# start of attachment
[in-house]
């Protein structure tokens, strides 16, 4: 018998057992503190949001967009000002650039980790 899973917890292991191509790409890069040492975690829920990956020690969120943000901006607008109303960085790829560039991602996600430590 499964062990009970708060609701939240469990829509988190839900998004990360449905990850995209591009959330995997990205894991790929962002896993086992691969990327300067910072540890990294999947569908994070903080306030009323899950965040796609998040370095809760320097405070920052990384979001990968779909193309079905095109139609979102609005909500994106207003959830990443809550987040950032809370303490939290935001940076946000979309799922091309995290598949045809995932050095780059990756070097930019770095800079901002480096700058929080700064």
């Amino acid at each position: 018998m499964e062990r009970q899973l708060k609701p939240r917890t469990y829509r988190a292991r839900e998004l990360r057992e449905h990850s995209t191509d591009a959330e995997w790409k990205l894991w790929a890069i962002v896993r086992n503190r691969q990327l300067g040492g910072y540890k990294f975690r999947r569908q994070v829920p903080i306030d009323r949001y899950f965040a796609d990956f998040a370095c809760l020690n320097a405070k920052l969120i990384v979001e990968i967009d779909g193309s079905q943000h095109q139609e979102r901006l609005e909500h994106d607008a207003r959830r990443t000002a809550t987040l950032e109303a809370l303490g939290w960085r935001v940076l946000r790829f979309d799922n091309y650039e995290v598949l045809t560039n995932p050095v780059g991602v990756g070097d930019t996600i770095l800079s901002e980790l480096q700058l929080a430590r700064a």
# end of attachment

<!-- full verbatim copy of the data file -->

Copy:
[in-house]
């Protein structure tokens, strides 16, 4: 018998057992503190949001967009000002650039980790 899973917890292991191509790409890069040492975690829920990956020690969120943000901006607008109303960085790829560039991602996600430590 499964062990009970708060609701939240469990829509988190839900998004990360449905990850995209591009959330995997990205894991790929962002896993086992691969990327300067910072540890990294999947569908994070903080306030009323899950965040796609998040370095809760320097405070920052990384979001990968779909193309079905095109139609979102609005909500994106207003959830990443809550987040950032809370303490939290935001940076946000979309799922091309995290598949045809995932050095780059990756070097930019770095800079901002480096700058929080700064």
């Amino acid at each position: 018998m499964e062990r009970q899973l708060k609701p939240r917890t469990y829509r988190a292991r839900e998004l990360r057992e449905h990850s995209t191509d591009a959330e995997w790409k990205l894991w790929a890069i962002v896993r086992n503190r691969q990327l300067g040492g910072y540890k990294f975690r999947r569908q994070v829920p903080i306030d009323r949001y899950f965040a796609d990956f998040a370095c809760l020690n320097a405070k920052l969120i990384v979001e990968i967009d779909g193309s079905q943000h095109q139609e979102r901006l609005e909500h994106d607008a207003r959830r990443t000002a809550t987040l950032e109303a809370l303490g939290w960085r935001v940076l946000r790829f979309d799922n091309y650039e995290v598949l045809t560039n995932p050095v780059g991602v990756g070097d930019t996600i770095l800079s901002e980790l480096q700058l929080a430590r700064a």